As I mentioned in my last post, I am putting together composting equipment for this winter-- a set of bokashi pails for the kitchen and a worm composting (aka vermi-culture) bin for the side room off the kitchen.
Bokashi involves culturing kitchen scraps with a sort of probiotic that one sprinkles on the waste each time it is put in the pail. It is an anaerobic method of composting (meaning there is no air involved-- more like making traditional sauerkraut) and I intend to take the probiotic scraps and bury them in an 18" deep trench in my backyard and cover the probiotic with soil. In 2-10 weeks (depending where you live), the bokashi will be unrecognizable as kitchen scraps. It will even digest meat, bone, and avocado pits. I have been reassured that there is no nasty odor involved in making bokashi.
The kit for making my bokashi includes 3 5-gallon pails and 2 tight fitting lids for the pails. Today I drilled 3 small holes dead center in the bottom of 2 of the pails. I will fit a pail with holes into the pail with no holes, and put on a lid. When it is full, I will remove it and put it on the deck for a few days (with the lid still on) before digging it into the trench. In the meanwhile, I will have the second pail with holes fitted into the pail without holes, and will be filling it up with my chopped stuff. I will let you know more about this as I do it (my son is making the actual bokashi formula and I will talk more about that as well in another post).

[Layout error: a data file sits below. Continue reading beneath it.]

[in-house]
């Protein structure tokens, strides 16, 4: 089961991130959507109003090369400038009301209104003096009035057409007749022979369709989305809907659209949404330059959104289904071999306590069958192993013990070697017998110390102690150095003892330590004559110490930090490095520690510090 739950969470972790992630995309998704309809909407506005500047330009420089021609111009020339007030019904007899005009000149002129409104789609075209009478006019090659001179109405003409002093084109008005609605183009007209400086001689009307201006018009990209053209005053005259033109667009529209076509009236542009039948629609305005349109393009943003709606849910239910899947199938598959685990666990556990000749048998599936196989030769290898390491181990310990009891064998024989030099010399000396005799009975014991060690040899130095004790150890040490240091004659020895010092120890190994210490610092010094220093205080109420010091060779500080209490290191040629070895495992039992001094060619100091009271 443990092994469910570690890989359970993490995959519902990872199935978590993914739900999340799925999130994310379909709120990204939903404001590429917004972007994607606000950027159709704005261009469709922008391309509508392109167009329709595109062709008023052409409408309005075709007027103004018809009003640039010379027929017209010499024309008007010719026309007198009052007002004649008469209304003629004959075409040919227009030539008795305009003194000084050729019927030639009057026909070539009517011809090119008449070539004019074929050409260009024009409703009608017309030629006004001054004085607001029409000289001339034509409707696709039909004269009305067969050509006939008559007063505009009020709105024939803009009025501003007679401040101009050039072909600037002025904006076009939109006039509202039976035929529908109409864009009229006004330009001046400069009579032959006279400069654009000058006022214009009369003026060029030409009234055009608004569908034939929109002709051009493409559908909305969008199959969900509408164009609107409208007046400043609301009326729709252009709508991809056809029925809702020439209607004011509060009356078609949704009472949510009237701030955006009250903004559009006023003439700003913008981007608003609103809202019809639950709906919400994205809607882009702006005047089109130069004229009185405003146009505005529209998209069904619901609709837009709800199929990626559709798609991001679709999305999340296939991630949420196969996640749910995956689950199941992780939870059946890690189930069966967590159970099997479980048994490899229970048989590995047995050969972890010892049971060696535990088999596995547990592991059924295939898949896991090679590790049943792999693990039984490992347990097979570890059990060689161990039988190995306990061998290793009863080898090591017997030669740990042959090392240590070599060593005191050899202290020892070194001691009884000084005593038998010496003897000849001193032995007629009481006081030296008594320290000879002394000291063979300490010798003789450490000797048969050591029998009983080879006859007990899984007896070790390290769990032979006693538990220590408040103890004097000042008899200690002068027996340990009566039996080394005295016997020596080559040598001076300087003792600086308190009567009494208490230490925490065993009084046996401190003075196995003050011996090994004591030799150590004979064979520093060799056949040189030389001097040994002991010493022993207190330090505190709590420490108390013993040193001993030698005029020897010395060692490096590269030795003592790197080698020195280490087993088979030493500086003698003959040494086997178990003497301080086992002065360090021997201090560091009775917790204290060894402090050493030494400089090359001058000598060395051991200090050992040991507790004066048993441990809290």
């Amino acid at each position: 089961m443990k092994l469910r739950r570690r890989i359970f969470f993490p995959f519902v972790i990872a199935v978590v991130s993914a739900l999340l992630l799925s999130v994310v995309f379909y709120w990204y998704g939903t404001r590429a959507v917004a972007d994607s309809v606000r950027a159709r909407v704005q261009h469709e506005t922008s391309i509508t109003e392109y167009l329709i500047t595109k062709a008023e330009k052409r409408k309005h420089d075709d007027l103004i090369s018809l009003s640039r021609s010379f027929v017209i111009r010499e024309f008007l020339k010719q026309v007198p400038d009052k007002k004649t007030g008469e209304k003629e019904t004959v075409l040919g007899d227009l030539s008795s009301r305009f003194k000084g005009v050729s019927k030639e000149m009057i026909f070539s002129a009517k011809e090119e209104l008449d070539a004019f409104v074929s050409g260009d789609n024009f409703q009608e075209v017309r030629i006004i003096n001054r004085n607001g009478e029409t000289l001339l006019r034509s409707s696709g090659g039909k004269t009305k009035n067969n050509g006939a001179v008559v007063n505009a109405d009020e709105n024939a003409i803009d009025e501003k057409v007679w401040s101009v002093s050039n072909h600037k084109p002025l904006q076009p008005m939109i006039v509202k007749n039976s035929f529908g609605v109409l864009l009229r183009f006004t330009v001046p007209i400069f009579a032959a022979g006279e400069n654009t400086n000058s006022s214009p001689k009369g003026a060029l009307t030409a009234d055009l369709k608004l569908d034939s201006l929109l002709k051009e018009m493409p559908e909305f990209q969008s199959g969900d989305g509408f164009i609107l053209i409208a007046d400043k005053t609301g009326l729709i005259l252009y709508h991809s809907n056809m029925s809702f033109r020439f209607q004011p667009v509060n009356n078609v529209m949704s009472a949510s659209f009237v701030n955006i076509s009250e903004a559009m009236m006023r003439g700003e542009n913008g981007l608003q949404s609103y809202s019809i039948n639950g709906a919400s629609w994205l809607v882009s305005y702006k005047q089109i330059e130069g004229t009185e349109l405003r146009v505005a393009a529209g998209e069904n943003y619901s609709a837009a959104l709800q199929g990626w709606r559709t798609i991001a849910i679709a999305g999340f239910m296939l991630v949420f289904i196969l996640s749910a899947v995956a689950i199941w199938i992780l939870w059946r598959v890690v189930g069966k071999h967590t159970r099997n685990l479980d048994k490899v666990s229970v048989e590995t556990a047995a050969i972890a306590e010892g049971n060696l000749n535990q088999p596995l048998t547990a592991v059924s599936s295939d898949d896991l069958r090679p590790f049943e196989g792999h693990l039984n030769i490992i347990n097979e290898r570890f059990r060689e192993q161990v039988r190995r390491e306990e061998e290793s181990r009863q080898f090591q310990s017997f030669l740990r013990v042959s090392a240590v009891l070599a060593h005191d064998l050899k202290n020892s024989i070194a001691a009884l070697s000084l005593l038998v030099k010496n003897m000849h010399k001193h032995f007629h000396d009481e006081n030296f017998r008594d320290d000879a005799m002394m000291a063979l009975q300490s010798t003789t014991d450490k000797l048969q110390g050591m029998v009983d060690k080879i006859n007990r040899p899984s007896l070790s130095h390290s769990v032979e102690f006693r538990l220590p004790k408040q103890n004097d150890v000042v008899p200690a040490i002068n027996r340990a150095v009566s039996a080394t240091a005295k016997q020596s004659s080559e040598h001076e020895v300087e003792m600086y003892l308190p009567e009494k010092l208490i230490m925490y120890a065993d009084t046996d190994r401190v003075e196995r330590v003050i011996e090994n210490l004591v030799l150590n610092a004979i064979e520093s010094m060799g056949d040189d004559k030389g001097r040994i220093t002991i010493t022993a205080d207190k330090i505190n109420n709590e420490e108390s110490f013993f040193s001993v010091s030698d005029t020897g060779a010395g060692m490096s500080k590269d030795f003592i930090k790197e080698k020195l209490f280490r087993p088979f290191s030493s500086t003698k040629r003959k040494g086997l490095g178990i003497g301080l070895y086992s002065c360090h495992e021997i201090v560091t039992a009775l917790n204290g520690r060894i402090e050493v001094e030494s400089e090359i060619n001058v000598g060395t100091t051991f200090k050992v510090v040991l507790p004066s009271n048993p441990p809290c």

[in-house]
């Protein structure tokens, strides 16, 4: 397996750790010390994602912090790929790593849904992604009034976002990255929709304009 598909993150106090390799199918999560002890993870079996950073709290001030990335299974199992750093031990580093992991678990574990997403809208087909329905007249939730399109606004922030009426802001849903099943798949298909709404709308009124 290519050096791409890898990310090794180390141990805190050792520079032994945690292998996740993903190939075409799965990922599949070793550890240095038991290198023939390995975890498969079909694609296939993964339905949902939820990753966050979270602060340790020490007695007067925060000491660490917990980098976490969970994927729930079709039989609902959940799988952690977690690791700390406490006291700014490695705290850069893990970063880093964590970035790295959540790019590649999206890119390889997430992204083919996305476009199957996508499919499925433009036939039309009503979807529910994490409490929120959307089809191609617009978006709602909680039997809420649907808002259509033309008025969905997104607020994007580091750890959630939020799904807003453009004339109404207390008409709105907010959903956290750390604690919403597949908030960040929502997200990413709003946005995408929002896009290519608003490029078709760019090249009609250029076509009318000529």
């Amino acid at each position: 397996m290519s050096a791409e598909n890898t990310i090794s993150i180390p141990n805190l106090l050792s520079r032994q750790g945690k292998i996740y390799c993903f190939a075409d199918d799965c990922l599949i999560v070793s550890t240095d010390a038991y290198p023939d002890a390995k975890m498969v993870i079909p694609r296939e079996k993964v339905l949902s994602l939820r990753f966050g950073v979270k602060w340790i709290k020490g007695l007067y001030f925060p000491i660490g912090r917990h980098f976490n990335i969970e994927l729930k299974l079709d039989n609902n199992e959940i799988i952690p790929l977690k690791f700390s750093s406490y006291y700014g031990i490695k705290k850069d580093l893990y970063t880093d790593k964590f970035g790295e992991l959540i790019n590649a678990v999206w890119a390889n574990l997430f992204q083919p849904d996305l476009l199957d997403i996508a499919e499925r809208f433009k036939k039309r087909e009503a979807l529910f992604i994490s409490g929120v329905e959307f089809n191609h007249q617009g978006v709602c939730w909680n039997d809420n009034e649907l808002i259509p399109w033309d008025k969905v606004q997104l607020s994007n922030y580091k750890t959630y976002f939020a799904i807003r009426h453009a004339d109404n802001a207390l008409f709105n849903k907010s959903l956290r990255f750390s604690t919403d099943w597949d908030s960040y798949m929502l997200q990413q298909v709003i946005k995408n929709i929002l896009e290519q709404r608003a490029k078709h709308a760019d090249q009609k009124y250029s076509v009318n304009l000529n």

|5-gallon pail for bokashi process. I drilled|
3 small holes for drainage of the "compost
tea" that will collect in the bottom pail.
|Just showing the airtight lid that will cover the pail.|
The lids can be purchased separately from the pails
at a hardware store.
|3 dime-size holes along the long side of a plastic|
storage bin takes care of letting in air.
|Drilled 4 small holes in the bottom of the bin, for|
drainage. I will put a small saucer under the holes and
pieces of wood under the bin to raise it up somewhat
to accommodate the saucer.